H. W. Smyth

Greek Grammar Notes

Part 1 128-188

 

 

 

 

 

 

 

 

 

 

 

 

 

 

 

128 D. Hom. κραδίη, καρδίη heart, κάρτιστος best   (κράτιστος), βάρδιστος slowest  (βραδύς), δρατός and -δαρτος from δέρω flay, ἔ-δρακον saw  from δέρκομαι see.

 

 

 

 

130 D. So in Hom. μέ-μβλω-κα have gone from μλω from μολ- in ἔ-μολ-ο-ν (128 a). At the beginning of words this μ is dropped; thus, βλώσκω go, βροτός mortal for μβρο-τος (root μρο-, μορ-, as in mor-tuus). In composition μ remains, as in ἄ-μβροτος immortal; but ἄ-βροτος immortal is formed from βροτός.

132 D. τ  for ς: Doric τύ, τοί, τέ, διᾱκατίοι (διᾱκόσιοι), Ϝκατι (εἴκοσι), Ποτειδά̄ν (Ποσειδών).

ς    τ: Doric σά̄μερον to-day (τήμερον Attic, σήμερον Ionic).

κ      π: Ionic (not Hom.) κότε when, κότερος which of two? ὅκως, κόσος, κῆ.

κ      τ:  Doric πόκα (πότε), ὅκα (ὅτε).

γ    β: Doric γλέφαρον eyelid, γλά̄χων (Ion. γλήχων) pennyroyal.

δ      β:  Doric ὀδελός (ὀβολός) a spit.

π   τ: Hom. πίσυρες, Aeol. πέσσυρες four (τέτταρες); Aeol. πήλυι far off (cp. τηλόσε), πέμπε five  (πέντε).

θ       τ:  see 126 D.

φ      θ:  Hom. φήρ centaur (θήρ beast).

ρ      ς:  (rhotacism): late Laconian, Elean τίρ who, Thessal. Θεόρδοτος god-given.

ς      θ:  late Laconian σιός for θεός god (26 D.).

ν      λ:  Doric ἐνθεῖν come.

 

 

 

 

134 D.  Hom. has ἐγώ (ν) I, ἄμμι (ν) to us, ὔμμι (ν) to you, σφί (ν) to them. The suffixes -φι and -θε vary with -φιν and -θεν: θεόφι(ν), πρόσθε(ν). Also κέ(ν) = Attic ἄν, νύ (ν) now. The Mss. of Hdt. avoid movable ν, but it occurs in Ionic inscriptions. Hdt. often has -θε for -θεν (πρόσθε before, ὄπισθε behind).

 

 

 

 

136 D.  Several adverbs often omit ς without much regard to the following word: ἀμφί about, ἀμφίς (poet.), μέχρι, ἄχρι until (rarely μέχρις, ἄχρις), ἀτρέμας and ἀτρέμα quietly, πολλάκις often (πολλάκι Hom., Hdt.).

 

 

 

 

144 D.  Ϝ may be one of the two consonants: πρός (Ϝ) οἶκον ( _ _ ˘ ).

 

 

 

 

 

146 D.  In Hom. an initial liquid, nasal, and digamma (3) was probably doubled in pronunciation when it followed a short syllable carrying the rhythmic accent. Here a final short vowel appears in a long syllable: ἐνὶ μεγάροισι ( ˘   ˘ ), cp. 28 D. The lengthening is sometimes due to the former presence of ς or Ϝ before the liquid or nasal: ὅτε λήξειεϜ ( ˘  ˘ ) (cp. ἄλληκτος unceasing for ἀ-σληκτος), τε ῥήξειν ˘  ) (cp. ἄρρηκτος unbroken for ἀ-Ϝρηκτος). (Cp. 80 a, 80 D., 81 D.)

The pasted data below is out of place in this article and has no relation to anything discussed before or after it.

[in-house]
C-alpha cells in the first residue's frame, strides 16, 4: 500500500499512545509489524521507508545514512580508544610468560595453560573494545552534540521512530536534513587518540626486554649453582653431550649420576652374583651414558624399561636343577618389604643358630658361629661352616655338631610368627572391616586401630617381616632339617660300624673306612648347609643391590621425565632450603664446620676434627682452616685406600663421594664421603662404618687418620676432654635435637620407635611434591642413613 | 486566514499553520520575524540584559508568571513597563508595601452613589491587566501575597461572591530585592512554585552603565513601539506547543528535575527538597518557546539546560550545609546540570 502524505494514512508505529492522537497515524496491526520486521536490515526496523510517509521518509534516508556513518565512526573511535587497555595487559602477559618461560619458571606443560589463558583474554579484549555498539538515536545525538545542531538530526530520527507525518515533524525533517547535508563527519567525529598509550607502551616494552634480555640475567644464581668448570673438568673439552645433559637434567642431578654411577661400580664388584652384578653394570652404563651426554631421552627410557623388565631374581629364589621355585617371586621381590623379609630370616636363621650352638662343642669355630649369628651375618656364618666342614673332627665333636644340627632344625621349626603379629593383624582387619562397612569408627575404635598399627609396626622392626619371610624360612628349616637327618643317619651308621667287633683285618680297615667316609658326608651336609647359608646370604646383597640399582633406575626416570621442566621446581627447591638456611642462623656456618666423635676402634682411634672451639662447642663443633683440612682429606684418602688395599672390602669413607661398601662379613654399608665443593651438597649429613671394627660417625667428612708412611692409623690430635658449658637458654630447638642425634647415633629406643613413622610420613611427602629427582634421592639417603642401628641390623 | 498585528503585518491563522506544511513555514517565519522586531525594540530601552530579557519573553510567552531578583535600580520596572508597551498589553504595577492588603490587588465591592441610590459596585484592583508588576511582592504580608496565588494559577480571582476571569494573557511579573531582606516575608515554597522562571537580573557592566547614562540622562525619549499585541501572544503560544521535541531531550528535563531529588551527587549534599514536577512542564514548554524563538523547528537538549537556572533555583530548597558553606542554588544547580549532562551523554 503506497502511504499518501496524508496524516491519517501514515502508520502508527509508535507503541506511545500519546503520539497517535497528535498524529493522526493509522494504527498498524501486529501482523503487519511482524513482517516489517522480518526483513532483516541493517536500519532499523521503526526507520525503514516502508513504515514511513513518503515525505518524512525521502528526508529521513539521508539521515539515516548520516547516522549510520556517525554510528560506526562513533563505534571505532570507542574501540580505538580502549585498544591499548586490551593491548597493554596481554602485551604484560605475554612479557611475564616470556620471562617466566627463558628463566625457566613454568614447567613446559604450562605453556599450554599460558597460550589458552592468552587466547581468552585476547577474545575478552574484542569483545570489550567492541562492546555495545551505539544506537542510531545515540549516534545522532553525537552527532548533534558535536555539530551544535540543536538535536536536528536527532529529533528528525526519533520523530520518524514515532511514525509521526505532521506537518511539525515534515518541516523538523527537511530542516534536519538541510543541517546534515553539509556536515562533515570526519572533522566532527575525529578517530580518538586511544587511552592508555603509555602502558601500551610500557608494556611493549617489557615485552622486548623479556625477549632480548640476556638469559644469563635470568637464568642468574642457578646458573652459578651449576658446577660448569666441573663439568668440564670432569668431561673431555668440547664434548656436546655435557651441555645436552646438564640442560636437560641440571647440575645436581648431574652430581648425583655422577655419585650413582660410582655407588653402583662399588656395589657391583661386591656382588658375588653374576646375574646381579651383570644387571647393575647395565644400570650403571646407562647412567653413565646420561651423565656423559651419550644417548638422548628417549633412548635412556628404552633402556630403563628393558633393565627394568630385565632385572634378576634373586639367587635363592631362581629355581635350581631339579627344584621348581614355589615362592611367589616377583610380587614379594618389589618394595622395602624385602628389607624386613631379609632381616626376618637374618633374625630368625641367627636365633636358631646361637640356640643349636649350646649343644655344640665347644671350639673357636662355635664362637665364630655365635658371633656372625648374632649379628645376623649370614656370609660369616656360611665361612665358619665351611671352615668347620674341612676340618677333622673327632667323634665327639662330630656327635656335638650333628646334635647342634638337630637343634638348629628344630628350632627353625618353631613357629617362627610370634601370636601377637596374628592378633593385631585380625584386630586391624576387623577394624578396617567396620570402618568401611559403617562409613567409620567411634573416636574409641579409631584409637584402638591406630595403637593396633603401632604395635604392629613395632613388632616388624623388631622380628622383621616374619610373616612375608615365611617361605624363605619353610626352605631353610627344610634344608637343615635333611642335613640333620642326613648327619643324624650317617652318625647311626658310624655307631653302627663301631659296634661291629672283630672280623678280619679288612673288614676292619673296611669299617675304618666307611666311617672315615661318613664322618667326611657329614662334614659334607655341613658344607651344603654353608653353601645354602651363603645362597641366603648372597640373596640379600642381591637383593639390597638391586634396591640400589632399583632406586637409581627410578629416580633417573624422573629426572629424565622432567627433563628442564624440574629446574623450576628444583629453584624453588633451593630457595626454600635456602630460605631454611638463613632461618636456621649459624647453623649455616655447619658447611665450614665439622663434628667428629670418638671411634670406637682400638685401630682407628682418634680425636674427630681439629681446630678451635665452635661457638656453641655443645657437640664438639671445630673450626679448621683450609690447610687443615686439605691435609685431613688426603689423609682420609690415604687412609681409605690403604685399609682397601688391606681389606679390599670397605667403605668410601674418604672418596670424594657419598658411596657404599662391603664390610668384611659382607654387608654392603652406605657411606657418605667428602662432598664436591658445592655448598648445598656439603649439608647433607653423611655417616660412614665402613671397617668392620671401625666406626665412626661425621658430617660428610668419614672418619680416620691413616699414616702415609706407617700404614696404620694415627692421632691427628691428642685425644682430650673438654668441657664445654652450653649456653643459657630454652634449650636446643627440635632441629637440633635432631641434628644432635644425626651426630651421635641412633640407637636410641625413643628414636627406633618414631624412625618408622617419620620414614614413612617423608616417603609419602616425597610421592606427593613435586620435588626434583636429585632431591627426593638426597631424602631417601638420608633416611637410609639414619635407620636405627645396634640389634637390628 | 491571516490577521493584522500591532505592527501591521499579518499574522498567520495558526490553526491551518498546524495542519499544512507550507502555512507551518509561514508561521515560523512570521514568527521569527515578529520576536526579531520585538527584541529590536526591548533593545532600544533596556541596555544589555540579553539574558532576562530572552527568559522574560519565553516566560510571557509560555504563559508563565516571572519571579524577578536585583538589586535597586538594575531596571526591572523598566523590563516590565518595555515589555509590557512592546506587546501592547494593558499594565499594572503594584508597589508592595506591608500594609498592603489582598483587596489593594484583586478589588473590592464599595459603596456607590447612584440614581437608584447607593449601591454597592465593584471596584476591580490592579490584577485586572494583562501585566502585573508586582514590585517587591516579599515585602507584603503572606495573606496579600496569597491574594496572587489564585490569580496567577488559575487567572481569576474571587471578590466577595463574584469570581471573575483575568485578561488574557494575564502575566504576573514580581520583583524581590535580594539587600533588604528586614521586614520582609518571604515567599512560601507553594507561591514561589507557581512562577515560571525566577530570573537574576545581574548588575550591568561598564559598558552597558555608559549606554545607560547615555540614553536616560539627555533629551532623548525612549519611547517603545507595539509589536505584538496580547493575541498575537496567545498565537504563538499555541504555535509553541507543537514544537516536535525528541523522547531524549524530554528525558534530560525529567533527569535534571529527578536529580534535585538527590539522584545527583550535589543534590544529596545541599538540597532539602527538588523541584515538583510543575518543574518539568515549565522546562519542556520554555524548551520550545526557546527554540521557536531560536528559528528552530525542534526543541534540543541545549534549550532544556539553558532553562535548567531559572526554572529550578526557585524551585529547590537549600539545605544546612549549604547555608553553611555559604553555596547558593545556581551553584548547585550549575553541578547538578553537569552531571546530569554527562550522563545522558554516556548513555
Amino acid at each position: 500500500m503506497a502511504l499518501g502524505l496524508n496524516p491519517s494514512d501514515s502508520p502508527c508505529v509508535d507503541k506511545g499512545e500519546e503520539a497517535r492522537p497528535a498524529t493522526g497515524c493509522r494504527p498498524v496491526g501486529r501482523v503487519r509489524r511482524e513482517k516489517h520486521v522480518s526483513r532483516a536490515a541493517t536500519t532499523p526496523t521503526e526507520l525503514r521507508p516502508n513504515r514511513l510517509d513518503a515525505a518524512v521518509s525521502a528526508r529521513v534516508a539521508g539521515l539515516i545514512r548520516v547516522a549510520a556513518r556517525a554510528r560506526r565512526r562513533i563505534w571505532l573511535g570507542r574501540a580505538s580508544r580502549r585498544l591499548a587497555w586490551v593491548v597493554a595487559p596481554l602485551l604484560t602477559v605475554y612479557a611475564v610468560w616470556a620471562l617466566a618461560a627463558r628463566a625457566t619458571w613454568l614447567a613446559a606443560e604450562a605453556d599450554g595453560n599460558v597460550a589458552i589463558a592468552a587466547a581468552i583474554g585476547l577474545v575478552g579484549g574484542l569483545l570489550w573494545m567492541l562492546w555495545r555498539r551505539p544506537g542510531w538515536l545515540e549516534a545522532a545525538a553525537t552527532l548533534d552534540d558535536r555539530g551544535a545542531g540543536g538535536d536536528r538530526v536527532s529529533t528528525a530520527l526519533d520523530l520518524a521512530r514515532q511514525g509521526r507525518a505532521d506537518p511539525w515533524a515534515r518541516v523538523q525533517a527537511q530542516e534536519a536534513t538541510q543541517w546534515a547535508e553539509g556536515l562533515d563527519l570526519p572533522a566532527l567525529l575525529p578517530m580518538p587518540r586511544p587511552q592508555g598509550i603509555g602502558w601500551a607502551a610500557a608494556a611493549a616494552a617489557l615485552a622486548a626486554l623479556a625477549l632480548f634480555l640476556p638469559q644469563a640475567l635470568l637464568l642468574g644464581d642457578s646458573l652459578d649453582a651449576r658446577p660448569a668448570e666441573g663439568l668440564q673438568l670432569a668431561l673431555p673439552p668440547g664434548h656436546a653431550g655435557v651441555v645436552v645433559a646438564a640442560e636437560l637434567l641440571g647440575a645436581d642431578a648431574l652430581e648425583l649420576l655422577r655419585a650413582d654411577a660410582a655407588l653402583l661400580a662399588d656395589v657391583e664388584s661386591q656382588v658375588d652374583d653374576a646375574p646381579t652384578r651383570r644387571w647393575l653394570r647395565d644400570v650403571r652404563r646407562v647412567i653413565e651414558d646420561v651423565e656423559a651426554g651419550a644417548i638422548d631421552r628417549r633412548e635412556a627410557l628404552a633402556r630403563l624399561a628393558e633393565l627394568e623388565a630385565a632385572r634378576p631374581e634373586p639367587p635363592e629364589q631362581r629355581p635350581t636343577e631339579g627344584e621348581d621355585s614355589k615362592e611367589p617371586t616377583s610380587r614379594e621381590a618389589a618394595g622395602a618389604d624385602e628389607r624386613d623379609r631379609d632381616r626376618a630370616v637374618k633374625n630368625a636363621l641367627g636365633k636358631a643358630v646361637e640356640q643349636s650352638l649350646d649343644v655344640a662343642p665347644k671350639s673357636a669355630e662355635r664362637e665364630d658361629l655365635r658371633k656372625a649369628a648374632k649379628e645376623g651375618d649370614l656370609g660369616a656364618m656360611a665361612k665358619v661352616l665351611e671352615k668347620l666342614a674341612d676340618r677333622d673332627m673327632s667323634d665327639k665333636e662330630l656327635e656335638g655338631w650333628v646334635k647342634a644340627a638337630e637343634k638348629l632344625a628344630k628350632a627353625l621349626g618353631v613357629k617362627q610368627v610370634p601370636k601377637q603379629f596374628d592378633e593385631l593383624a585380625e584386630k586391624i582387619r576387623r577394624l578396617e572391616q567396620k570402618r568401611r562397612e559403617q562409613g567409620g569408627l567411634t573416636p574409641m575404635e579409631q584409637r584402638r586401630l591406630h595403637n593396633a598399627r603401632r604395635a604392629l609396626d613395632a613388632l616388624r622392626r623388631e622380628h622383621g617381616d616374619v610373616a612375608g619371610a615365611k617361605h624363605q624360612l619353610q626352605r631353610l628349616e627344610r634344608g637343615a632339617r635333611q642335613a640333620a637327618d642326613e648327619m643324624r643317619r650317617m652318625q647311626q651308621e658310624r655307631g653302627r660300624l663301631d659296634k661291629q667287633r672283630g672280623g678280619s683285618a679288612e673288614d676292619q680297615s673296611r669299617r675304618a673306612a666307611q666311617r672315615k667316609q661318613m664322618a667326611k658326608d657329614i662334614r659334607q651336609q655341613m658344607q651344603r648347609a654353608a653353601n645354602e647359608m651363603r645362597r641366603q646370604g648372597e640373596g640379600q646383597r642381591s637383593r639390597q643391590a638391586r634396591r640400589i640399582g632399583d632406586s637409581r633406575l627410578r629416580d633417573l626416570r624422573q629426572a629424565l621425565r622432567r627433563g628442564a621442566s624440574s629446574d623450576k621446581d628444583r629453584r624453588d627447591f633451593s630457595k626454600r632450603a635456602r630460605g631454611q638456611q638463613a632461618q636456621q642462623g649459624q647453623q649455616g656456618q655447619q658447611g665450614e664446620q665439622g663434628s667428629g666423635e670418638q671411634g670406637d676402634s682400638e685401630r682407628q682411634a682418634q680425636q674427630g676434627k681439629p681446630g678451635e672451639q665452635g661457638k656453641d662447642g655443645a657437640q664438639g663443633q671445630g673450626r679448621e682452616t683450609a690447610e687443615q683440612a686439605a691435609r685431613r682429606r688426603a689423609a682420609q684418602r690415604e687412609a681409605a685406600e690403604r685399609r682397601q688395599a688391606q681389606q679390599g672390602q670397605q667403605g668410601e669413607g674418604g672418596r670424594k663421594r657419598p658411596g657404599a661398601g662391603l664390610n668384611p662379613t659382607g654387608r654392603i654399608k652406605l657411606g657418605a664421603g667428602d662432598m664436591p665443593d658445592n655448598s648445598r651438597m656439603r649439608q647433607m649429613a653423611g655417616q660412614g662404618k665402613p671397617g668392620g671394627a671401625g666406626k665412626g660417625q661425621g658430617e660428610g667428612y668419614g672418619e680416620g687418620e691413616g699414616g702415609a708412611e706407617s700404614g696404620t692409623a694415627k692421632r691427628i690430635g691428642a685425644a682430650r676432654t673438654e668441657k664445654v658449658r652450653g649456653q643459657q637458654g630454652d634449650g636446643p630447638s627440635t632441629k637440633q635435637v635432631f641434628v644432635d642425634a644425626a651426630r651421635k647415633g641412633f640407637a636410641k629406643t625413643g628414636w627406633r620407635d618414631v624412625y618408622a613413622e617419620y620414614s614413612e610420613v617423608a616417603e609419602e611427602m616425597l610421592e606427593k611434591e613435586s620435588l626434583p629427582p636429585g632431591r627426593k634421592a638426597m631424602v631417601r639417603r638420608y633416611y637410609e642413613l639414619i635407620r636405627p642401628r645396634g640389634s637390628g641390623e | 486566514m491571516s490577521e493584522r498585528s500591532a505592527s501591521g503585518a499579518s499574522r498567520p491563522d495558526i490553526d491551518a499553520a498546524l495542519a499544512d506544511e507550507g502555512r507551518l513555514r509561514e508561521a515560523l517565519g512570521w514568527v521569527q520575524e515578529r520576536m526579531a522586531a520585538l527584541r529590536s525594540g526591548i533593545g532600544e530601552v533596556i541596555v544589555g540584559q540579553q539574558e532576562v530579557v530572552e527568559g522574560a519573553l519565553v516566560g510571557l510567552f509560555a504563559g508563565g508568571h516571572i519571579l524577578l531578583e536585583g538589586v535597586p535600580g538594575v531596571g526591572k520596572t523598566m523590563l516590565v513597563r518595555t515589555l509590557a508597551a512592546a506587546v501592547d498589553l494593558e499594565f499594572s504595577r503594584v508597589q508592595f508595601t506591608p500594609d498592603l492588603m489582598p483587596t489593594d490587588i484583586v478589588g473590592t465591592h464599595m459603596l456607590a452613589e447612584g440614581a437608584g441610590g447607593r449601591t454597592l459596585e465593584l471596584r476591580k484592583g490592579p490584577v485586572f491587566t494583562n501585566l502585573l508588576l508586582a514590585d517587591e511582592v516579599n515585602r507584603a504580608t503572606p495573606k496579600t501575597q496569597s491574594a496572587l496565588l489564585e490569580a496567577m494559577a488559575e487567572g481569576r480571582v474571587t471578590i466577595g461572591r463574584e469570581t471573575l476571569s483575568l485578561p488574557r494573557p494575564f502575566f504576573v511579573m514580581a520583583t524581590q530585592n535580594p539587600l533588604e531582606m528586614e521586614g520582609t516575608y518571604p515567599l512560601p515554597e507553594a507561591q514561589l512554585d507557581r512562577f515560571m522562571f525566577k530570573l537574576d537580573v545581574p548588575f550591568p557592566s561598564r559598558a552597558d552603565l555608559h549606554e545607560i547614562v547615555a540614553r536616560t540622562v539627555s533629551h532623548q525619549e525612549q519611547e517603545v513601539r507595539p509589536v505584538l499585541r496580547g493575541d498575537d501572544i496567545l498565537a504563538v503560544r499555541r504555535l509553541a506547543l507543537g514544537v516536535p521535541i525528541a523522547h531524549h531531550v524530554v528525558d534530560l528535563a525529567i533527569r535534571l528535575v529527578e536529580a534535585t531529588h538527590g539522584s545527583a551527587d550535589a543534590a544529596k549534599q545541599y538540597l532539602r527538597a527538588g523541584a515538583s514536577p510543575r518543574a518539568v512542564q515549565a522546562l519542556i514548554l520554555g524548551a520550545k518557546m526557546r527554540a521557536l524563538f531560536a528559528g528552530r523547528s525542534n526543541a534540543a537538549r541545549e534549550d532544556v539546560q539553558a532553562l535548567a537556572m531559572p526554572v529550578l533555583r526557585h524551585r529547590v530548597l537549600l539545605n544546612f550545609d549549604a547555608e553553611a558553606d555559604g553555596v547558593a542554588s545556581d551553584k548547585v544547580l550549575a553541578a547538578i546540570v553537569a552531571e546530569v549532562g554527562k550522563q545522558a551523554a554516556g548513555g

147 D. α, ι, υ in Hom. sometimes show a different quantity than in Attic. Thus, Att. κᾰλός, τῐ́νω, φθᾰ́νω, λύ̄ω, ἵ̄ημι, Hom. κᾱλός, τί̄νω, φθά̄νω (28), and λῠ́ω and ἵ̆ημι usually.

 

 

 

 

 

 

 

 

 

 

 

 

148 D.  1. In Hom., and sometimes in the lyric parts of the drama, a syllable ending in a long vowel or diphthong is shortened before an initial vowel: ἄξω ἑλών ˘ ˘  ), εὔχεται εἶναι ˘ ˘  ), κλῦθί μευ ἀργυρότοξ' ˘ ˘   ).  Here ι and υ have become semivowels (20, 43); thus, εὔχετα | yεἶναι, cp. 67.  -ᾳ, -ῃ, -ῳ were shortened like ᾱ, η, ω. Thus, ἀσπέτῳ ὄμβρῳ ˘ ˘      ).

2. This shortening does not occur when the rhythmic accent falls upon the final syllable: ἀντιθίῳ  Ὀδυσῆι ˘ ˘  ˘ ˘   ˘ ), ᾧ ἔνι (  ˘ ˘   ).

3. The shortening rarely occurs in the interior of a word. Thus, Hom. ἥρωος (     ˘ ˘ ), υἱόν ( ˘ ˘  ), in the Attic drama αὑτηΐ      ˘     ), τοιοῦτος ˘     ˘  ) ποιῶ ( ˘     ), often written ποῶ in inscriptions (cp. 43).

 

 

 

 

 

 

 

 

 

 

162 D.  1. Aeolic has recessive (159) accent in all words except prepositions and conjunctions. Thus, σόφος, Ζεῦς, i.e. Ζέὺς, αὖτος, λίπειν ( = λιπεῖν), λίποντος (= λιπόντος), ἄμμες (= ἡμεῖς).

2. Doric regarded final -οι (169) as long (ἀνθρώποι), and probably -αι in nouns (χώραι); made paroxytones the 3 pl. act. of the past tenses (ἐφέρον, ἐλύ̄σαν) and such words as παίδες, γυναίκες, πτώκας; made perispomena the gen. masc. pl. of pronouns (τουτῶν, ἀλλῶν) and the gen. fem. pl. of adj. in -ος (ἀμφοτερᾶν). The substitution, in the accus. pl., of -ᾰς and -ος for -ᾱς and -ους, caused no change in the accent (πά̄σᾰς, ἀμπέλος).

 

 

 

 

181 D. Also enclitic are the dialectic and poetical forms μεῦ, σέο, σεῦ, τοί, τέ, and τύ (accus. = σέ), ἕο, εὗ, ἕθεν, μίν, νίν, σφί, σφίν, σφέ, σφωέ, σφωί̄ν, σφέων, σφέας, σφᾰ́ς and σφᾶς, σφέα; also the particles νύ or νύν (not νῦν), Epic κέ (κέν), θήν, ῥά; and Epic ἐσσί, Ion. εἶς, thou art.